The D. C. Madam's Public Service

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CommonDreams.org

The D. C. Madam's Public Service

by
Allan J. Lichtman
This was a very serious sin in my past for which I am, of course, completely responsible. Several years ago, I asked for and received forgiveness from God and my wife in confession and marriage counseling. Out of respect for my family, I will keep my discussion of the matter there-with God and them. But I certainly offer my deep and sincere apologies to all I have disappointed and let down in any way. - United States Senator David Vitter (R-LA), July 9, 2007

Thank goodness for my neighbor, Deborah Jeane Palfrey, the so-called "D. C. Madam." She has performed a singular public service by exposing the hypocrisy of yet another moralistic politician, Republican Senator David Vitter of Louisiana. Vitter's phone number turned up on a phone list of Palfrey clients for what the Madam's lawyer Montgomery Blair Sibley euphemistically called "legal sexual services," but for which the Madam is being prosecuted.

Politically, Vitter is no libertarian, but a "family values" Republican and presidential candidate Rudy Giuliani's personal ambassador to the Christian Right. Sorry Rudy.

Last month, Vitter backed abstinence only education for "teaching teenagers that saving sex until marriage and remaining faithful is the best choice for health and happiness." During the debate on the "Protection of Marriage Amendment" last year, Vitter said that nothing was more important than banning gay marriage for "promoting that stable, loving, nurturing home environment that can avoid so many of the social ills we're dealing with today." He has strongly opposed a woman's right to choose safe and legal abortions.

As a Louisiana State Representative in 1998, Vitter advocated that President Clinton be "impeached and removed from office because he is morally unfit to govern."

A year later, when Vitter won a seat in the U. S. House of Representatives in a special election, a constituent "sick to death of the old-time politicians in Washington," wrote to the New Orleans Times-Picayune hailing the victory of "a real family man who believes in family values and high morals."

Ironies pile on ironies here. Vitter replaced Bob Livingston, the GOP's designated successor to former Speaker of the House Newt Gingrich, who resigned from Congress after admitting to adulterous affairs. Gingrich, of course, had himself fled Congress in part because of his own extra-marital affair.

In 2004, Vitter won election as the first Republican Senator from Louisiana in 120 years. He featured pro-family ads with his wife and children, called upon voters to stand up for "Louisiana values, not Massachusetts's values," and secured 76 percent of voters who cared most about moral issues. "We met Vitter, the dad who knows that it's family that really matters, not whether we are Republicans or Democrats," wrote Times-Picayune columnist James Gill.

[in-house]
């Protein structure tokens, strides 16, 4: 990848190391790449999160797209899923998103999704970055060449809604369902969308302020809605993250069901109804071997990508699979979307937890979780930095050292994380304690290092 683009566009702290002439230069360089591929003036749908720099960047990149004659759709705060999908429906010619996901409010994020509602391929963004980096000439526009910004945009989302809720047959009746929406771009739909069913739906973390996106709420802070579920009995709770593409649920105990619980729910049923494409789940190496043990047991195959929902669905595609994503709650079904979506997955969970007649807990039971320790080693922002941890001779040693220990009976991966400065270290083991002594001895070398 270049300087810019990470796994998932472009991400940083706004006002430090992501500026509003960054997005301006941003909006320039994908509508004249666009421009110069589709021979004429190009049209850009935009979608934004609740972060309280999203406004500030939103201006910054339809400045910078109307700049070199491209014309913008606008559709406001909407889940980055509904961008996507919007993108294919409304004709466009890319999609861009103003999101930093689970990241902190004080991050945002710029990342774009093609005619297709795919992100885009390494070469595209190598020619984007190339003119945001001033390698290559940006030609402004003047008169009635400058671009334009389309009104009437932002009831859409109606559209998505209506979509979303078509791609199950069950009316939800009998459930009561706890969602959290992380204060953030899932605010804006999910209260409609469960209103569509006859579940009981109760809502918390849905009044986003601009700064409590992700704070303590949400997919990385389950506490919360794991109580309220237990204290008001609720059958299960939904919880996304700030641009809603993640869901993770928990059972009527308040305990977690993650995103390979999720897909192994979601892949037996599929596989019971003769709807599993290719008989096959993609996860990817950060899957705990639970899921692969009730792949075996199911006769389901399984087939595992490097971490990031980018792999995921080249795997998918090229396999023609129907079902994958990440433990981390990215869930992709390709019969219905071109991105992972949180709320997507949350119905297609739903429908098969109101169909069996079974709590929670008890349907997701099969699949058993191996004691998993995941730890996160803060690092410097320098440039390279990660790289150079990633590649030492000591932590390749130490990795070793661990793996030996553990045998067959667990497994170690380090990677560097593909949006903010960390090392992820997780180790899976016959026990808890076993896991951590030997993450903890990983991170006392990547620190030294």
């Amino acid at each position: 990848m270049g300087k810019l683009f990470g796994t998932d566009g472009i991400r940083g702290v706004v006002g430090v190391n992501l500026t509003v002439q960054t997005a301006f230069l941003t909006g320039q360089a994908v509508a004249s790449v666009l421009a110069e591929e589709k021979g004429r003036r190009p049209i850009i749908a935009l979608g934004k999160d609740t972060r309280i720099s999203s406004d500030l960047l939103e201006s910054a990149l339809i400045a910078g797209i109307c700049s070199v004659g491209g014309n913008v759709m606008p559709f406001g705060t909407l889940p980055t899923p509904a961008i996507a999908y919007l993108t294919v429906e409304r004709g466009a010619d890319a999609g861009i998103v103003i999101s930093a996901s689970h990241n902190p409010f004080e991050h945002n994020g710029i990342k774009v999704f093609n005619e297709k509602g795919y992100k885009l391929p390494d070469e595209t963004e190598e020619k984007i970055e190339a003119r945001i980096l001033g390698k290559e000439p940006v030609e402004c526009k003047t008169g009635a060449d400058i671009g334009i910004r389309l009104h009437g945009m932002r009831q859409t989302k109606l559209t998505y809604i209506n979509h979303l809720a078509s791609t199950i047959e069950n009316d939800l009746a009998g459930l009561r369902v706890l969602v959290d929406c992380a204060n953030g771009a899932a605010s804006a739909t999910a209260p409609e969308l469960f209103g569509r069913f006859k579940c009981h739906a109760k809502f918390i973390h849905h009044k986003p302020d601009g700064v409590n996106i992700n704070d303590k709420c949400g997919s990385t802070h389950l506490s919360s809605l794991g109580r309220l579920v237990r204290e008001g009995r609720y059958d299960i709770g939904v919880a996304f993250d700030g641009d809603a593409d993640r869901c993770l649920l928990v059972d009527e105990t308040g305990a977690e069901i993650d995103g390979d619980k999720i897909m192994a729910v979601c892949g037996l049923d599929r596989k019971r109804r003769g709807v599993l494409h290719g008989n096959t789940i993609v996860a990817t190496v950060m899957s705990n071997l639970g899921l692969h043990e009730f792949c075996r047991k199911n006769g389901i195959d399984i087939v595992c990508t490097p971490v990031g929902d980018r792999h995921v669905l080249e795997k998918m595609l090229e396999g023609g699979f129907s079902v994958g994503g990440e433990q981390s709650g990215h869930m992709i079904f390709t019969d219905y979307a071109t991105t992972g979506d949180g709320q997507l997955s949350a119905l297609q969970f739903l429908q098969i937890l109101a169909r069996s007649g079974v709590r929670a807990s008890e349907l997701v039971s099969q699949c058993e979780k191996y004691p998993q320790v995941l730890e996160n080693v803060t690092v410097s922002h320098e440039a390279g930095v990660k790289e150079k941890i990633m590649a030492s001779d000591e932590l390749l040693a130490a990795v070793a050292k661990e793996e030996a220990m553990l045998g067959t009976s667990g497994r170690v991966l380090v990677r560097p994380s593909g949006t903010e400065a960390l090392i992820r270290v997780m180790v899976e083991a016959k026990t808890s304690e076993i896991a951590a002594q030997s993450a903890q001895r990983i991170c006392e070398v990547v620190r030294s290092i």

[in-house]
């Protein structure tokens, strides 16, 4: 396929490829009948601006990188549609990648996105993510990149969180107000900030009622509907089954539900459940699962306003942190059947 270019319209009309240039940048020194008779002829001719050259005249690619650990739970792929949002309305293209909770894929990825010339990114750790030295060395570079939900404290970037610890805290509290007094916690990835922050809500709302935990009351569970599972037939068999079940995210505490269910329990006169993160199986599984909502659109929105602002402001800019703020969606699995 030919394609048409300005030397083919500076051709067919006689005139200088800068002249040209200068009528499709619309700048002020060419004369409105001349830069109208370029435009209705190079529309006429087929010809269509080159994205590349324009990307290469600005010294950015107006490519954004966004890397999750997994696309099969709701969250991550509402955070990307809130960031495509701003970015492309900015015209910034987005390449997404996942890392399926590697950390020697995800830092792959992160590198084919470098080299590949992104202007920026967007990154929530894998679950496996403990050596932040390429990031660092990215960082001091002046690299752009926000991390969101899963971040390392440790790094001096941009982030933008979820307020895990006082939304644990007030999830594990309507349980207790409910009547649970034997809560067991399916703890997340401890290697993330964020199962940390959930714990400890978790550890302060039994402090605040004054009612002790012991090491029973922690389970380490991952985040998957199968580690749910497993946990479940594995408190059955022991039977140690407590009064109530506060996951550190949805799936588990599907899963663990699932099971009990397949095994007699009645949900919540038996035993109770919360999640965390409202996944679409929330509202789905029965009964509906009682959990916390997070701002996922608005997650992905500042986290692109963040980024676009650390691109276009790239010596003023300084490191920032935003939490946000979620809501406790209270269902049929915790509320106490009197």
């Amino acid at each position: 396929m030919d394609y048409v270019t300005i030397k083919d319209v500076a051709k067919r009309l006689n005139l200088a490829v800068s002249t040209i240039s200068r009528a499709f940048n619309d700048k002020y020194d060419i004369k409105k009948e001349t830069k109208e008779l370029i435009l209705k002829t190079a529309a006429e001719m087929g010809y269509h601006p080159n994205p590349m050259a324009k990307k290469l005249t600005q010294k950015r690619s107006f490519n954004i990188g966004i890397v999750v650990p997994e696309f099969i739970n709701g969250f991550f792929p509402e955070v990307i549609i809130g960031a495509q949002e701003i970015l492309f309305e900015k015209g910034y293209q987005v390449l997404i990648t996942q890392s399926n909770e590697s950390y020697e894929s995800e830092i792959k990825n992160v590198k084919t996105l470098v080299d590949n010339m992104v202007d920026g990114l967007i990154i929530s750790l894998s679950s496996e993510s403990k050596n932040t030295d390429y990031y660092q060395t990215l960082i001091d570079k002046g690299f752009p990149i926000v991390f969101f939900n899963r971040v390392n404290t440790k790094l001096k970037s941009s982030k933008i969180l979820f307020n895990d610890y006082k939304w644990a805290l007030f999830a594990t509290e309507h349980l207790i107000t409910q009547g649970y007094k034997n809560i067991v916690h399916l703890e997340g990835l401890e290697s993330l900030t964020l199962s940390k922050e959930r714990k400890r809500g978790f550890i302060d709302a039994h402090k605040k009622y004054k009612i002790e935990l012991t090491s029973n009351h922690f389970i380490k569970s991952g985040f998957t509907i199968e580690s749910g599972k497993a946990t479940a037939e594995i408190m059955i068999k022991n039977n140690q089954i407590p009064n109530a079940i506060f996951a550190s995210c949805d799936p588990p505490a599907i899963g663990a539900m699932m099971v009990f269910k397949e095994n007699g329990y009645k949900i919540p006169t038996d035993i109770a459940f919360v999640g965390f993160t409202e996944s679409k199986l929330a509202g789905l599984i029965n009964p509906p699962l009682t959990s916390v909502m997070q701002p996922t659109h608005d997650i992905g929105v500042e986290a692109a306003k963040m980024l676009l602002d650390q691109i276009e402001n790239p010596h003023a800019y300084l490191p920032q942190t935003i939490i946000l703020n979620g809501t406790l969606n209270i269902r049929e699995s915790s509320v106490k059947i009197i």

Vitter's exposure comes hard on the heels of a recent scandal engulfing Rev. Ted Haggard, President of the National Association of Evangelicals, one of America's oldest and most respected Christian Right groups. Haggard, also an outspoken opponent of abortion and gay marriage, resigned his presidency and ministry and entered long-term rehabilitation amid allegations that he had purchased drugs and the services of a male prostitute.

Vitter-style hypocrisy, however, extends deeply into the history of America's modern Right. Charles Lindbergh, the spokesman for America First in the 1940s secretly fathered a second family in Germany, unknown to his American wife and six children. Strom Thurmond, who campaigned for president in 1948 to preserve "the racial integrity and purity of the White race," concealed a mixed-race daughter for 75 years. Oil magnate H. L. Hunt, who spent millions to propagate Christian conservatism in the 1950s, was a gambler and multiple bigamist.

Terry Dolan, founder in the 1970s of the National Conservative Political Action Committee, which joined the anti-gay fund-raising frenzy with a letter warning "our nation's moral fiber is being weakened by the growing homosexual movement," was a closeted homosexual. Here in Maryland, conservative Representative Robert Bauman was arrested in 1980 for soliciting sex from a 16 year-old boy.

Vitter did not deny that he indulged in the D. C. Madam's juicy services. Rather, as shown above, he apologized and reported forgiveness from God and his family. He said that he will respect his family and keep the matter private. Fair enough, although you've got to wonder about a guy with the hubris to say he not only asked God for forgiveness but actually received forgiveness.

The bigger question is whether he is now willing to say that our choice of marriage partners or our reproductive decisions should be private matters between us, our family, and our God? Will he now propose that we now teach our children, not just abstinence, but safe sexual practice? It's time for politicians to extend to others the tolerance and privacy they reserve for themselves.

Allan J. Lichtman is a professor of history at American University in Washington, DC. This column originally appeared in the Montgomery Gazette, July 14, 2007 lichtman@american.edu

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